The sports docs’ weekly blitz: The Jones fracture

Cyclone Fanatics,

This week we are going to learn about Jones fractures, a term used to describe a break of the fifth metatarsal, which is the long bone on the outside of the foot that connects to the little toe.

Jones fractures have been in the sports news lately since Kevin Durant tweeted on October 16th he had "successful surgery" regarding treatment of his Jones fracture. 

It is a common injury in basketball players, both professional and college-including ISU players, as well as other athletes, including football and soccer players. Running and jumping places extreme stress on the foot, especially if the athlete has a high arch and has increased force on the outside part of the foot. 

Jones fractures occur toward the base of the fifth metatarsal where it joins with the shaft, in an area of the bone that has poor blood supply. This lack of blood supply accounts for its difficulty to heal. Jones fractures can either be as a result of an overuse injury, a stress fracture (tiny hairline crack that occurs over time, leading to pain on the outside of the foot), or an acute injury, such as when an athlete rolls the foot inwards feeling intense pain and often times hearing a "crack". There is pain, swelling and tenderness at the fracture site and it is difficult to bear weight. Diagnosis is confirmed by x-ray.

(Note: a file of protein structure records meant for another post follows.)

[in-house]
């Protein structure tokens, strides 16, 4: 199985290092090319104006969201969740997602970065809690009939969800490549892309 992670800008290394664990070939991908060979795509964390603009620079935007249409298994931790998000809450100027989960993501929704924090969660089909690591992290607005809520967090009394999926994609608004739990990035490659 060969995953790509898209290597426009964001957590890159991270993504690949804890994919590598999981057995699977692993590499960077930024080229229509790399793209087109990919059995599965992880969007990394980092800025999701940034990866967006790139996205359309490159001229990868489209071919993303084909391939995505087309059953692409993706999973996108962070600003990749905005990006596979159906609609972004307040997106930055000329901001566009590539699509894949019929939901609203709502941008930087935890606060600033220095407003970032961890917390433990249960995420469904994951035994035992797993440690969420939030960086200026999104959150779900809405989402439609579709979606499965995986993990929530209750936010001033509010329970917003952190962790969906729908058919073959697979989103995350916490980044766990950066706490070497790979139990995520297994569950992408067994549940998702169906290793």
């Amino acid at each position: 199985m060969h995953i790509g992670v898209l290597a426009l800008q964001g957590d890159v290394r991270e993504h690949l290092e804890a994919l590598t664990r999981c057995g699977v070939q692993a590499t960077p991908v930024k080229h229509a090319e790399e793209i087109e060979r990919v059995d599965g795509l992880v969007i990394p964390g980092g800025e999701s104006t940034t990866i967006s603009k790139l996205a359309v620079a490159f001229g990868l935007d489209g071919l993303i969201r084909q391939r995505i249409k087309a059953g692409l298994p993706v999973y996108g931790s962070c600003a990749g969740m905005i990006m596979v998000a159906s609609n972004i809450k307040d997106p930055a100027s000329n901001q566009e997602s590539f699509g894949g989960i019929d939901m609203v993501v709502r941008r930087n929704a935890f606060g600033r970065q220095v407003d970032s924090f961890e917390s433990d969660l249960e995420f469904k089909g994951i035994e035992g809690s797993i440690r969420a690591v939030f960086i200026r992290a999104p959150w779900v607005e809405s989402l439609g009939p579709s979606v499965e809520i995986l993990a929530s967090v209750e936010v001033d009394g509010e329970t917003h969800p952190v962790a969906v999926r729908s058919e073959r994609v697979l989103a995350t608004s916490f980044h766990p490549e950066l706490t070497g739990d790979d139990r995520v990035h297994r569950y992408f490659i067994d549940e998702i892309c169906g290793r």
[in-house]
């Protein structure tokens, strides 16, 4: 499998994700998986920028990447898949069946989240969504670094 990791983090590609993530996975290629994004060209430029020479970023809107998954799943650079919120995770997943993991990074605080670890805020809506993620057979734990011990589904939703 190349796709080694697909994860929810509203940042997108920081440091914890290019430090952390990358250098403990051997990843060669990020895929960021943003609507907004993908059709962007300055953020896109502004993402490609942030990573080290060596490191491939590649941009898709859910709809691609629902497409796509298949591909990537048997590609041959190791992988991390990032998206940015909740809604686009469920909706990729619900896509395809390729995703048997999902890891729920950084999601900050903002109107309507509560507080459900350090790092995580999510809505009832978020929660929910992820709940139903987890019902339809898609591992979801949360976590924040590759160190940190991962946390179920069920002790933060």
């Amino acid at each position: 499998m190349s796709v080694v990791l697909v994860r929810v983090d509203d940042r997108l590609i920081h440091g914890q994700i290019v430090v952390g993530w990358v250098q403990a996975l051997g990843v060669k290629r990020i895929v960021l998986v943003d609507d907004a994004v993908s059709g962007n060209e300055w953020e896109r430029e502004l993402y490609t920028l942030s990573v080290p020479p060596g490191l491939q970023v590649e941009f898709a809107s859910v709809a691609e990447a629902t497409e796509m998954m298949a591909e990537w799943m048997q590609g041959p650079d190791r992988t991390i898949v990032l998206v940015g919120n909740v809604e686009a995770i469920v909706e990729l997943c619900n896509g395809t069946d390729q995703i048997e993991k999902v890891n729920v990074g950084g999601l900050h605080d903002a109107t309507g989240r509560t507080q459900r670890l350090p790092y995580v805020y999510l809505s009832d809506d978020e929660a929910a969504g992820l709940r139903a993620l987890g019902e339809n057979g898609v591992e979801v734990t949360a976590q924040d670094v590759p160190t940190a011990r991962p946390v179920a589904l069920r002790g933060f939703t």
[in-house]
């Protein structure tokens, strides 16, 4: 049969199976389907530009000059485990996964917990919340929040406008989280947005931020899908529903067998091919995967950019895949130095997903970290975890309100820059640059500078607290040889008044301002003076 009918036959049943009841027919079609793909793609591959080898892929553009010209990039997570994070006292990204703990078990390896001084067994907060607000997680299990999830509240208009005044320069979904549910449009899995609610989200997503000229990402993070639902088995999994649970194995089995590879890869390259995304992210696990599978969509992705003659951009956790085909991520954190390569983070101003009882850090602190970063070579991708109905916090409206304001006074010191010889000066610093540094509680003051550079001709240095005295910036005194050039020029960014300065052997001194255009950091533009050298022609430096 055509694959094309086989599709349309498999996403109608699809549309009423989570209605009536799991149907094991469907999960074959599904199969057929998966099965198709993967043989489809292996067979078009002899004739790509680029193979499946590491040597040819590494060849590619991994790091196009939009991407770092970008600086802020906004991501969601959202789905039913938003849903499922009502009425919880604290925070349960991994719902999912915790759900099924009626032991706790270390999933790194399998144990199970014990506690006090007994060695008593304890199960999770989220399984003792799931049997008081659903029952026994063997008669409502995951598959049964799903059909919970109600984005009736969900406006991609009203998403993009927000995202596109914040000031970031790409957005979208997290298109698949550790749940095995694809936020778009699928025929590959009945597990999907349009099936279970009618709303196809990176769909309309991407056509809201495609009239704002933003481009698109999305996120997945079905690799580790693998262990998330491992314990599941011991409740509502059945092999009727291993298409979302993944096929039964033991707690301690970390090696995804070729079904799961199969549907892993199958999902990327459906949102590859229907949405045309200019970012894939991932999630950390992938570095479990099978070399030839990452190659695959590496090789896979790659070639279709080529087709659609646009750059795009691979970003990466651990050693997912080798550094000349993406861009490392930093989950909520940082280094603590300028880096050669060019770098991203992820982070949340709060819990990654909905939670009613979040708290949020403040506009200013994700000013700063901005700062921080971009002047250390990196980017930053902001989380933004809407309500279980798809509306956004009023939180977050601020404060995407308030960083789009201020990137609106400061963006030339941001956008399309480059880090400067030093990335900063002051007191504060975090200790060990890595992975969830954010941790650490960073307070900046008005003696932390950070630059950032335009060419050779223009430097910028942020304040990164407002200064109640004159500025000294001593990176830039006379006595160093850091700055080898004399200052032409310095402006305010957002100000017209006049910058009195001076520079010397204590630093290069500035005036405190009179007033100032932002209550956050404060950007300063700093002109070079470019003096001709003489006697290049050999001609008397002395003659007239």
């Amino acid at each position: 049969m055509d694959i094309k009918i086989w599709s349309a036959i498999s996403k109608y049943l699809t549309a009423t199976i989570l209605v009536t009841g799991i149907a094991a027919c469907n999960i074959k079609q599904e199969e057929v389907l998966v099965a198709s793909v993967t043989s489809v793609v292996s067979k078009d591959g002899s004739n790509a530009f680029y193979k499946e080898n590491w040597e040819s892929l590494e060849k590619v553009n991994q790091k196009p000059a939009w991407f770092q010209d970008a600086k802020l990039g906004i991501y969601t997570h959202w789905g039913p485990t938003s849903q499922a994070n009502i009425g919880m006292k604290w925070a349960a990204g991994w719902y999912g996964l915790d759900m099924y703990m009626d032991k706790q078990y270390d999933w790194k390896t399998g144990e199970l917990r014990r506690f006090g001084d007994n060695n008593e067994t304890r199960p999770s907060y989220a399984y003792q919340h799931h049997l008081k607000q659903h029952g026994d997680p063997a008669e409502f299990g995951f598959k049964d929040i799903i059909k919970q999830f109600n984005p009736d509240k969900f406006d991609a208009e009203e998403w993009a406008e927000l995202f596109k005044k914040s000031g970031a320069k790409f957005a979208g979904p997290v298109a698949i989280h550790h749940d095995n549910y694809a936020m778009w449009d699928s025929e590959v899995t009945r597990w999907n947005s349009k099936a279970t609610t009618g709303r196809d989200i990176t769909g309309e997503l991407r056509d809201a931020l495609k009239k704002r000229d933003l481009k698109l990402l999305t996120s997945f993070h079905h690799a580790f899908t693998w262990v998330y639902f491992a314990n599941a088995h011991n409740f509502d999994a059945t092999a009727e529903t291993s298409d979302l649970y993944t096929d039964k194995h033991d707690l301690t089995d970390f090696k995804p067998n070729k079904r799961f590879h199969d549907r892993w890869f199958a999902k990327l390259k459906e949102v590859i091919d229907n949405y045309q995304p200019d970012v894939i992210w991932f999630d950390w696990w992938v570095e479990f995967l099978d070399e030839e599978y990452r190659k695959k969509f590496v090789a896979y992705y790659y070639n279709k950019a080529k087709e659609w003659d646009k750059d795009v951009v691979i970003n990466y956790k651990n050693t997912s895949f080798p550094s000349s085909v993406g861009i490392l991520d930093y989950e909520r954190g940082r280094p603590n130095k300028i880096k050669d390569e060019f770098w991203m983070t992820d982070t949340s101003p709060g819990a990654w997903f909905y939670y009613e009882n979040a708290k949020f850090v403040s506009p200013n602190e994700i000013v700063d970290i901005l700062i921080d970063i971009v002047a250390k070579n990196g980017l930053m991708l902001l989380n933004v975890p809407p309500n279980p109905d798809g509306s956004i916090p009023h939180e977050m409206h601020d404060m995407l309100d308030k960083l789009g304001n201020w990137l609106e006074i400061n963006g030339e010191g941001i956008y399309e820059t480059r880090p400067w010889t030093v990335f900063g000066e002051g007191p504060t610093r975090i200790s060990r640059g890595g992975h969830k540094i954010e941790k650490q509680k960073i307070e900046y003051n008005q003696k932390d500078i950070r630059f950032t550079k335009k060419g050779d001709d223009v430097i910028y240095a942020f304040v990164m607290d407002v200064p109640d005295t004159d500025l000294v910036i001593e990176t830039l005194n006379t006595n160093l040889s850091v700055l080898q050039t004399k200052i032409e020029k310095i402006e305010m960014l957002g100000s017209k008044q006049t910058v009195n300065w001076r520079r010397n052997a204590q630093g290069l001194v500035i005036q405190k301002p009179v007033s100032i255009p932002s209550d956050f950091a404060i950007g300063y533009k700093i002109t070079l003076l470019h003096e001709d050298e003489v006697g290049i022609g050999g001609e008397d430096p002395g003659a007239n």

Treatment options include nonsurgical casting with prolonged non weight bearing status. This can lead to a great deal of deconditioning and there is a high refracture rate when one finally returns to activity. For these reasons, as well as allowing an earlier return to sporting activity, most athletes choose operative treatment. 

Surgical treatment involves the placement of a screw down the middle of the fifth metatarsal to stabilize the fracture. It should be mentioned that surgical intervention is not, by itself, a guarantee of cure and has its own potential complications. The body’s natural processes still needs to heal the fracture, and this can take a period of 6-8 weeks, with full return to sport sometimes taking up to several months. 

During the healing process the athlete can stay in shape by riding an exercise bike, as well as running in the SwimEx Hydroworx Pool. As the fracture heals more, the athlete is allowed to do more. Once complete healing occurs, the athlete typically does well, allowing full return to a pre-injury competitive level.


Jones fracture (white arrow) with wire before screw placement. 


Jones fracture with screw fixation. 


Healed Jones fracture allowing return to sports activity. 


Dr. Thomas Greenwald